Lawyers for the federal government were at the Administrative Appeals Tribunal last month, in a bid to foreclose freedom of information (FOI) requests over Centrelink’s automated debt recovery plan. Advocates are seeking cabinet documents relating to the “business case” for the policy and other policy discussions
Known as Robodebt, the scheme issued false debt notices to 443,000 welfare recipients in the four years from its inception in 2015.
The Robodebt story appeared to be finally over on 11 June, when a Federal Court, Justice Bernard Murphy, ordered the government to pay back $751 million in incorrect repayments. Along with wiping outstanding debts plus interest and legal costs, the total ruling against the government amounted to $1.8 bn, approximately $4,000 per claimant.
But now, the federal government has signalled its willingness to return to the Federal Court in opposing FOI requests. The FOI Commissioner initially ordered the government to make public 10 of the 13 documents advocates requested. The current proceedings were brought by the government in an appeal against that request.
The Robodebt program formally began under then Social Service Minister Christian Porter. However, the initiative was first flagged when Scott Morrison was responsible for the ministry. Under Morrison, pursuit of welfare debts was presented as the second biggest saving in the 2015 federal budget.
This undoubtedly adds to the political tension of the current FOI claim. Does Morrison have something particular to hide? Or is the appeal more like the usual bureaucratic reflex against accountability and oversight?
How Bad was the Robodebt Program?
In a 2017 Senate Inquiry, the government admitted an error rate of 20 percent in its debt claims issued to Centrelink recipients. The recipients were notified in writing in what the government called “initial clarification letters.”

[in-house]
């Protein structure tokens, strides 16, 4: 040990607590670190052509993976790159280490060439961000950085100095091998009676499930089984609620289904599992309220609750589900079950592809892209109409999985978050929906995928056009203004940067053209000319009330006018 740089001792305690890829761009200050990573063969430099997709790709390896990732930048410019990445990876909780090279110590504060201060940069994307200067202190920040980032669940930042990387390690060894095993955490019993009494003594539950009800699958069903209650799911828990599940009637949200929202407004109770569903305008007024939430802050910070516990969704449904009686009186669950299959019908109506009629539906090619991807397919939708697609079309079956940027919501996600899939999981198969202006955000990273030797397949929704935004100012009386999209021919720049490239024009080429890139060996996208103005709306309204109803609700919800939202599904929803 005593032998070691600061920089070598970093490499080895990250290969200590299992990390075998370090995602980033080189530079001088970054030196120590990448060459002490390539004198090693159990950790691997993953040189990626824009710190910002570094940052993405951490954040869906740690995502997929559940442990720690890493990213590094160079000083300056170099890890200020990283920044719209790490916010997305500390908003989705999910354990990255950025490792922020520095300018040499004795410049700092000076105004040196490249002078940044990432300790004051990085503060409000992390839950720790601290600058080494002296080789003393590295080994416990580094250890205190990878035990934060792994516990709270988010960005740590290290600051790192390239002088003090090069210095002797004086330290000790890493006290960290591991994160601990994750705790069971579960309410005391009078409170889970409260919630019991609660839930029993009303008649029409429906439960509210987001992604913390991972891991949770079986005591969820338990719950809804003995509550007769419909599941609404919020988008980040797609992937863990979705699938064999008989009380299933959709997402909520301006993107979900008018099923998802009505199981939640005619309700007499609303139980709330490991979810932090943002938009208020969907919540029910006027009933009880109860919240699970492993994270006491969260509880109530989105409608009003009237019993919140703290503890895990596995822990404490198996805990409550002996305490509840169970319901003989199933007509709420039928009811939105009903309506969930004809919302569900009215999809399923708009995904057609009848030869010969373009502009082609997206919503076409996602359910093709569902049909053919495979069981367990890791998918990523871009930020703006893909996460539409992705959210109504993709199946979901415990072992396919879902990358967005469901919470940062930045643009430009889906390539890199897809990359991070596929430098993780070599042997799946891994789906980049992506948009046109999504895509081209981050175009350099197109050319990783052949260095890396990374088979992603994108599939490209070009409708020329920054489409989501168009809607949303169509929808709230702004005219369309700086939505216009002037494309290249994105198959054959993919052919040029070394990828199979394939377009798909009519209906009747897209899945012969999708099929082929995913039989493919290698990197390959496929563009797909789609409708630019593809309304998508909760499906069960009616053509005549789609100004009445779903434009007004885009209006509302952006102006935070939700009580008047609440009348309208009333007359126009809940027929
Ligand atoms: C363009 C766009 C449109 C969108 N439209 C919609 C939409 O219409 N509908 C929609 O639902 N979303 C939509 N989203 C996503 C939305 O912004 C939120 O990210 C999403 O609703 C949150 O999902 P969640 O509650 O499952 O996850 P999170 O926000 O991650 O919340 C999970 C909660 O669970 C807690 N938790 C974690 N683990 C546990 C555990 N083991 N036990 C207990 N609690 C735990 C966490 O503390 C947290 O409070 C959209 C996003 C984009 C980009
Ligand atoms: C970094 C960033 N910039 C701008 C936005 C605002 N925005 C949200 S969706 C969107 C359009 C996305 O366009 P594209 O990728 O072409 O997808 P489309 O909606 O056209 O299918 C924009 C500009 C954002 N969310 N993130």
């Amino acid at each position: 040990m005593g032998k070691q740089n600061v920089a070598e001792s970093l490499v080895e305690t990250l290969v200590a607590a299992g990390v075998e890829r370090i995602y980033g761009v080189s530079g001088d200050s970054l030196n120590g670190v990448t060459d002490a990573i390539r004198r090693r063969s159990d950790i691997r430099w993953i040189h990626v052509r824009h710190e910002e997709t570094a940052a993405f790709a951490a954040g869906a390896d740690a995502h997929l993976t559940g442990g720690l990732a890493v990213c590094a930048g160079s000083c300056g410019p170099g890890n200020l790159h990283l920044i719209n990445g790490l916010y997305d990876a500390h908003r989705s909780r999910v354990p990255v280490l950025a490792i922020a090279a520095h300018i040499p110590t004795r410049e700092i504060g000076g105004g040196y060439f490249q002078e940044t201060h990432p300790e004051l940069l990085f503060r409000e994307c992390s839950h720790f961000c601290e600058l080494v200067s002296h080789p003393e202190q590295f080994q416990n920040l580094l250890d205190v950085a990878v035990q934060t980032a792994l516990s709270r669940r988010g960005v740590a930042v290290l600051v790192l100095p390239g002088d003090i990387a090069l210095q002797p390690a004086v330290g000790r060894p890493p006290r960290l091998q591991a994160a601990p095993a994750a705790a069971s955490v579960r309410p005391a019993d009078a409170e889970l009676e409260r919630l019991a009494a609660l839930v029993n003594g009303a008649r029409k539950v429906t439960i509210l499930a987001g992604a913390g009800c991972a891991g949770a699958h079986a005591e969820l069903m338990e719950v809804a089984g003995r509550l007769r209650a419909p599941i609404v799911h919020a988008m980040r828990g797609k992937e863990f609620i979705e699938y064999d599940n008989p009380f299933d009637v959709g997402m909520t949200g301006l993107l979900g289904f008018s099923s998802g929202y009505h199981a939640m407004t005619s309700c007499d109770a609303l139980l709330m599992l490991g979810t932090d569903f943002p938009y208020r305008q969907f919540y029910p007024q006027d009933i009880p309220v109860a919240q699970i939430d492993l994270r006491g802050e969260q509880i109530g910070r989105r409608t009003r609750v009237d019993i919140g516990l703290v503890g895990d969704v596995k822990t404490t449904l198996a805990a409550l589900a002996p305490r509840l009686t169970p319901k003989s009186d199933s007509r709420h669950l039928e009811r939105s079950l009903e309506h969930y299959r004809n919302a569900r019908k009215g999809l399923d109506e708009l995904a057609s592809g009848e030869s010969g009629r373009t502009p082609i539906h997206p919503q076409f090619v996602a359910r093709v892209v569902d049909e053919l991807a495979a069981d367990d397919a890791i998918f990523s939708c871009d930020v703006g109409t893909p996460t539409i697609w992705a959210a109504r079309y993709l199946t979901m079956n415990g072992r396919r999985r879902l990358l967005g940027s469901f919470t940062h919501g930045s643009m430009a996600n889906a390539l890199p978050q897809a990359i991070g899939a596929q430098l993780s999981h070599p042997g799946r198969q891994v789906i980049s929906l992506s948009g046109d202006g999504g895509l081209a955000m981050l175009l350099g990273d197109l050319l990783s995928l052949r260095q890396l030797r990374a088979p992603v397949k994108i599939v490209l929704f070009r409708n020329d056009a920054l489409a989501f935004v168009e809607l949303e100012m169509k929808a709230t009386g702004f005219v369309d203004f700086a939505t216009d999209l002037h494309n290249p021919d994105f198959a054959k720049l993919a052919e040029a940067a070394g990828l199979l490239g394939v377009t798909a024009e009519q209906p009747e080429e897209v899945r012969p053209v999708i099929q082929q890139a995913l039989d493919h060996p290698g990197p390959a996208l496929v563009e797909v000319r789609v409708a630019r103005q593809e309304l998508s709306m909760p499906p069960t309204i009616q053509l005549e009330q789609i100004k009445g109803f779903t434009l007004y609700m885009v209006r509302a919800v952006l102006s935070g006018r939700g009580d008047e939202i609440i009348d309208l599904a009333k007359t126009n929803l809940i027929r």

However, thanks to a previous FOI request made by Labor Senator Katy Gallagher, we do know that 27 percent of all robodebt claims issued in the ACT were incorrect. This is probably closer to the actual error rate.
Centrelink then partnered with debt collection agencies giving them a 10 percent fee, according to Ben Eltham. This has produced a barrage of would-be claimants. Welfare recipients now say they are regularly phoned in phishing attempts alleging they owe thousands of dollars to this or that government department.
In his ruling, Justice Murphy called robodebt “a shameful chapter in the administration of the commonwealth social security system and a massive failure of public administration.” But where is the fall-out?
As former Liberal leader John Hewson recently put it, shamelessness is a threat to democracy. When a government truly commits to sweeping even a $2bn failure under the rug, it is difficult to see where accountability will come from.
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